The open again, closed again life of Vancouver Lake will most likely continue this summer and deeper into the future.
So far, the lake has been closed twice, once for elevated levels of E. coli bacteria, and once for elevated levels of cyanotoxins, which are caused by blooms of cyanobacteria, also known as blue-green algae. The latest cyanotoxin closure began on July 24, after Clark County Public Health received laboratory analysis that discovered toxin levels above the state Department of Health’s threshold levels.
That closure remains in place, and was preceded by another closure on July 16 for elevated levels of E. coli bacteria, which can live in human and animal intestines. While advisory levels have fluctuated, Vancouver Lake has been under some kind of Public Health advisory since June 12.
Public Health conducted testing at Vancouver Lake on Monday. Test results could return as soon as today. Public Health conducts its testing around 1 p.m. because that’s generally when the water is the scummiest, and it’s also a peak time for people to recreate in the lake, said Alyssa Payne, an environmental health specialist with Clark County Public Health. The Washington State Department of Ecology pays for the testing, and samples are collected and shipped overnight to King County Environmental Lab.
Payne explained that Vancouver Lake has struggled with cyanotoxins in part because of how shallow it is. The lake water also carries many nutrients that help cyanobacteria develop, along with lots of sunlight and warm weather.
Clark County has had weather above 80 degrees for the past week, with three days registering at 89 degrees or higher. Clark County Public Health Officer Dr. Alan Melnick said it’s likely that Clark County will start seeing more algae blooms earlier and later in the year as the Pacific Northwest continues to register hotter, sunnier weather.
Public Health issued its first blue-green algae advisory this year on June 12, before the summer solstice. But weather that week included consecutive 90-degree days and one day that peaked at 96 degrees.
“Whenever you have a body of water that is fairly shallow, with lot of nutrients in it and sunlight, it is a recipes for algae,” Melnick said.
Melnick said the Eurasian milfoil at Vancouver Lake did not factor into the problems with blue-green algae, which has caused some confusion for residents.
“That’s another situation altogether,” he said.
Payne said the U.S. Geological Survey and U.S. Department of Interior have studied Vancouver Lake before and examined its nutrient budgets.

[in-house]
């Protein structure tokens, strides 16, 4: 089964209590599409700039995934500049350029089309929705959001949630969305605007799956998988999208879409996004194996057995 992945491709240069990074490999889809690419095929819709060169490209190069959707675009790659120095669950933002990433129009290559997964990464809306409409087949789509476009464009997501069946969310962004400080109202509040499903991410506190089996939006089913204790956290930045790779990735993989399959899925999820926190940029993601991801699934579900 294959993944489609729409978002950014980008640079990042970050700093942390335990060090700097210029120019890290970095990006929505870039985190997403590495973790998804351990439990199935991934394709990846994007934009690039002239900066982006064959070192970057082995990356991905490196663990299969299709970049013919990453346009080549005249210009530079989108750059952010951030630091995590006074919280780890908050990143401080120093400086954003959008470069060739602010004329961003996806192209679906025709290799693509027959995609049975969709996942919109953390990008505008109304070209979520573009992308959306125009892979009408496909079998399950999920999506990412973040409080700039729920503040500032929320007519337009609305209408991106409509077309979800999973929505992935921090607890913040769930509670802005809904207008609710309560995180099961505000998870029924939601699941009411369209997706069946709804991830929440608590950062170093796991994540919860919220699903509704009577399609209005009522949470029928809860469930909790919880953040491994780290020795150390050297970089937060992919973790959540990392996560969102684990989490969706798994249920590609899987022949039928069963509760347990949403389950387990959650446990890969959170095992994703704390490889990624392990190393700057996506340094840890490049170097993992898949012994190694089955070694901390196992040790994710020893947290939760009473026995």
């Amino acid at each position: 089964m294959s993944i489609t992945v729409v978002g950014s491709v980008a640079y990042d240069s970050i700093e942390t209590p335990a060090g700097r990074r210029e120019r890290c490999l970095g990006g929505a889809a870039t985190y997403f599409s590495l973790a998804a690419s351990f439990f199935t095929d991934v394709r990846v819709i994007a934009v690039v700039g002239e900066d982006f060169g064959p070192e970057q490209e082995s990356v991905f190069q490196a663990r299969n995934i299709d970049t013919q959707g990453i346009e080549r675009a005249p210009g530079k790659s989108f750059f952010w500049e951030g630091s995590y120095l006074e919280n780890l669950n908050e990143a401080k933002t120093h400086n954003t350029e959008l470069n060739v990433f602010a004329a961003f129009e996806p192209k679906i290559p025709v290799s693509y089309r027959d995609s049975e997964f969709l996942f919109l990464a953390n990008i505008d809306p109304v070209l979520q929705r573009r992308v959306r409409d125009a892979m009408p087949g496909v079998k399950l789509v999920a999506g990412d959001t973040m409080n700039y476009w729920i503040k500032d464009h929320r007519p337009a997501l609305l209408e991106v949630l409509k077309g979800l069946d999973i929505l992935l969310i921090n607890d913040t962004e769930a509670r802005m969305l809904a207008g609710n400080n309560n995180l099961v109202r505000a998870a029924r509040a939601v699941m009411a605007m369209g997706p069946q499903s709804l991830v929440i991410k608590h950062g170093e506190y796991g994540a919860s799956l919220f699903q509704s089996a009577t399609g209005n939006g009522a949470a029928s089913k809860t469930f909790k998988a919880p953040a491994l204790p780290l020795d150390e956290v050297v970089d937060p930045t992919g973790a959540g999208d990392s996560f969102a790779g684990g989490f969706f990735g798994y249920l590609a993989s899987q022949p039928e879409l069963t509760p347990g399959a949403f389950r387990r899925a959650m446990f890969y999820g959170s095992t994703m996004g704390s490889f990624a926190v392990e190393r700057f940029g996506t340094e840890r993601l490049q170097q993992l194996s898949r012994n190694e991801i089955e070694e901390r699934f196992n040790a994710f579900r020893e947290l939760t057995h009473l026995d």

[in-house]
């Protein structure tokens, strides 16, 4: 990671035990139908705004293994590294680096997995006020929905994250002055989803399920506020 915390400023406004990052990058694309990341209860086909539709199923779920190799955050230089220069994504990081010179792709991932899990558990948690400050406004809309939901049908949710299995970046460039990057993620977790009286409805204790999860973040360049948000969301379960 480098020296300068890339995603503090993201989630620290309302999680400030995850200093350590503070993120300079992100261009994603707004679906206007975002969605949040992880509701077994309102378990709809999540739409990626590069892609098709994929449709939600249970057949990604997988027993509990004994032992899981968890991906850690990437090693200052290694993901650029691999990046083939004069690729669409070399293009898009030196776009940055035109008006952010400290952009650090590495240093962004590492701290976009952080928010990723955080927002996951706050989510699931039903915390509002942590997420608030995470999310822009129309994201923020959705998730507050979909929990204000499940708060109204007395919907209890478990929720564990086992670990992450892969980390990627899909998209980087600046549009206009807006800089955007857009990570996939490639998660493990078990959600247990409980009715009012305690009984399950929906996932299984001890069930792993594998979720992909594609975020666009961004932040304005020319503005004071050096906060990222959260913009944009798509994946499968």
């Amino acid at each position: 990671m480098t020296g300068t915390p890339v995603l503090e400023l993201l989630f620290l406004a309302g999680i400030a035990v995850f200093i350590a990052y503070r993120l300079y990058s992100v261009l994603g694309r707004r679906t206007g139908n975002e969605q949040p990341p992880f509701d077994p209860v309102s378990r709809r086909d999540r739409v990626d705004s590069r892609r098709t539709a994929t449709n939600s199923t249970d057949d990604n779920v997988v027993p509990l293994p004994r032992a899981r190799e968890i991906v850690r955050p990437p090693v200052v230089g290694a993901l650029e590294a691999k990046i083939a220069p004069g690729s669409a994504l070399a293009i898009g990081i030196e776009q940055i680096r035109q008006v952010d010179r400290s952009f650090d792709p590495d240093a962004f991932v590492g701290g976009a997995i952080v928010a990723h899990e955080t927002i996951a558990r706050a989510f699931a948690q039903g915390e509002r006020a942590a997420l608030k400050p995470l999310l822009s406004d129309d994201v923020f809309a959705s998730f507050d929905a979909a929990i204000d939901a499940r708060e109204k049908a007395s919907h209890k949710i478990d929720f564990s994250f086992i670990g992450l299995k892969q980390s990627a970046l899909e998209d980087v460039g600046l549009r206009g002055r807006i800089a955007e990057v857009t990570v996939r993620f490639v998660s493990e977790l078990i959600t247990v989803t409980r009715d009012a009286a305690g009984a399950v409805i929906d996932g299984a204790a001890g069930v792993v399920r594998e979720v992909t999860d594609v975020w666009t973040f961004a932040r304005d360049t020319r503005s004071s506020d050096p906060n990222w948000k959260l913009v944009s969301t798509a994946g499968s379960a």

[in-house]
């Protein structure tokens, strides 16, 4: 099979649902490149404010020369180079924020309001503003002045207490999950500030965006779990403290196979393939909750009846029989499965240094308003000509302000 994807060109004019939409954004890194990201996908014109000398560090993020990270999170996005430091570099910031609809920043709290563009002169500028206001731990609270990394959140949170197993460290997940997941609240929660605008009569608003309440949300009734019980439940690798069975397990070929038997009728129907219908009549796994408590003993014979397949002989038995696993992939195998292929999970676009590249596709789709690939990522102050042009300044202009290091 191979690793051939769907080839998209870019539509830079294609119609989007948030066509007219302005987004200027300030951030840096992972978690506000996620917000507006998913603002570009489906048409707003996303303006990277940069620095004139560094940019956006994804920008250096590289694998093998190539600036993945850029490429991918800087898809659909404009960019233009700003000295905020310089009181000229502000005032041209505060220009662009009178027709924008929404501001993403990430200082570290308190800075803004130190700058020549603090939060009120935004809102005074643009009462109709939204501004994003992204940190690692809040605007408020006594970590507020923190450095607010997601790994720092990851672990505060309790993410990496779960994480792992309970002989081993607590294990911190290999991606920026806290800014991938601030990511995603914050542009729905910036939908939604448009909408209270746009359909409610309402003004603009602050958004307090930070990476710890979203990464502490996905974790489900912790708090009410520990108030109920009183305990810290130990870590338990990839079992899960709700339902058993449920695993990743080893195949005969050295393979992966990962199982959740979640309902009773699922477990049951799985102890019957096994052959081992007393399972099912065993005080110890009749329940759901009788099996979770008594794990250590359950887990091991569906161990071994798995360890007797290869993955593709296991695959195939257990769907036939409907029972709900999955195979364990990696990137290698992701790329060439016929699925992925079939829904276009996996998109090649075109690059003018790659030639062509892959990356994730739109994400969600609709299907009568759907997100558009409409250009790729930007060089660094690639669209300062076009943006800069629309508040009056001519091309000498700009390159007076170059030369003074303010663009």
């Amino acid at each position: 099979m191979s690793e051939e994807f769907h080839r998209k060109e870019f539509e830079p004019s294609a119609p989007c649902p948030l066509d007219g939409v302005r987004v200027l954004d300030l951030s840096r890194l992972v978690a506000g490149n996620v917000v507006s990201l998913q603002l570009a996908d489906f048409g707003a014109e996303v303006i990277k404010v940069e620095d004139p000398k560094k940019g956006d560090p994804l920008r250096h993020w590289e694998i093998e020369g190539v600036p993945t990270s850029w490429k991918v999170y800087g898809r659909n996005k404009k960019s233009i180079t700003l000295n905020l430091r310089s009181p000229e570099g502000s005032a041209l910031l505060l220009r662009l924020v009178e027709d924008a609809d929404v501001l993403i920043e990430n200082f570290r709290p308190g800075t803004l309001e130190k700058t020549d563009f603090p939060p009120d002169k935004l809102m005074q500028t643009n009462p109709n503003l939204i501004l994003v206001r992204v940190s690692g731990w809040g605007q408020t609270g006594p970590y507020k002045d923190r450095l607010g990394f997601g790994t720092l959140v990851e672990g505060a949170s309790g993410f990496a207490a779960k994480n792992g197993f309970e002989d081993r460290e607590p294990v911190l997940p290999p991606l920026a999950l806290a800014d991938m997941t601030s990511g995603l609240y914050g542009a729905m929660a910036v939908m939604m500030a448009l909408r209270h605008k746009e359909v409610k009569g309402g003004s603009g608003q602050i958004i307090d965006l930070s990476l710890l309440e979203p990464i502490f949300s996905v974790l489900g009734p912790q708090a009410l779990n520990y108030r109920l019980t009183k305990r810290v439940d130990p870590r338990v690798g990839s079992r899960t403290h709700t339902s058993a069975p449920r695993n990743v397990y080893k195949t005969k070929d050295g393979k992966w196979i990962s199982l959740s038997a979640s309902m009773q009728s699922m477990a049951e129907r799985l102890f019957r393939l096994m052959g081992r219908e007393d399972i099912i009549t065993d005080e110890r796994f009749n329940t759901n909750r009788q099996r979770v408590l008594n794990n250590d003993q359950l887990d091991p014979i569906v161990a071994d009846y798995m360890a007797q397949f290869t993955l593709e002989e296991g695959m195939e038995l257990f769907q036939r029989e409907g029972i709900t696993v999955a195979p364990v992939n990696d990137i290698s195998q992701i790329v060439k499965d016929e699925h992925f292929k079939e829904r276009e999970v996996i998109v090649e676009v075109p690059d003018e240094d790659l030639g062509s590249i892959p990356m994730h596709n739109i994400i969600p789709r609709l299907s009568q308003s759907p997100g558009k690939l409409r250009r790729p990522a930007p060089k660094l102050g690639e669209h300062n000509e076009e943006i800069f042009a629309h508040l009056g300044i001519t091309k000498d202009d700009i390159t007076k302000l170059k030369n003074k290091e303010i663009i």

“There’s a lot of nutrients going into the lake and there’s not really a lot of outlets. There’s not a lot of freshwater sources,” Payne said. “That’s why rainfall has kind of made the bloom a little bit better; but throughout the summer months, it resorts back to this state.”
E. coli closed the lake on July 16 and 17, and there were elevated levels of E. coli present on July 30. Payne said that more geese seem to have been present at the lake this year than in years past, although that’s an anecdotal observation. If you walk around Vancouver Lake Regional Park, you’ll see the grass area near the water is littered with goose droppings.
“At the swim beach, there’s a lot of bird wildlife and a lot of geese poop in the grass,” Payne said. “What we’ve seen in previous weeks is there are a lot of geese hanging out at the lake that haven’t been there in previous years. That’s what our anecdotal observation has been. We have a larger presence of geese. E. coli could be pollution or bather load, but those don’t seem like likely causes because if they were they wouldn’t have been problems in the past.”
Melnick expressed he can never guarantee safety in natural bodies of water, but did say that if Vancouver Lake isn’t under an advisory or closure, swimming in it shouldn’t present a great risk. In other words, it’s a fairly safe watering hole when it doesn’t have elevated toxin levels or E. coli bacteria present.
Melnick said he wants people to be able to enjoy swimming in Vancouver Lake, but stressed that people should pay attention to advisories, warnings and closures issued by Public Health.
“People need to pay attention to the signs and the press releases,” he said.
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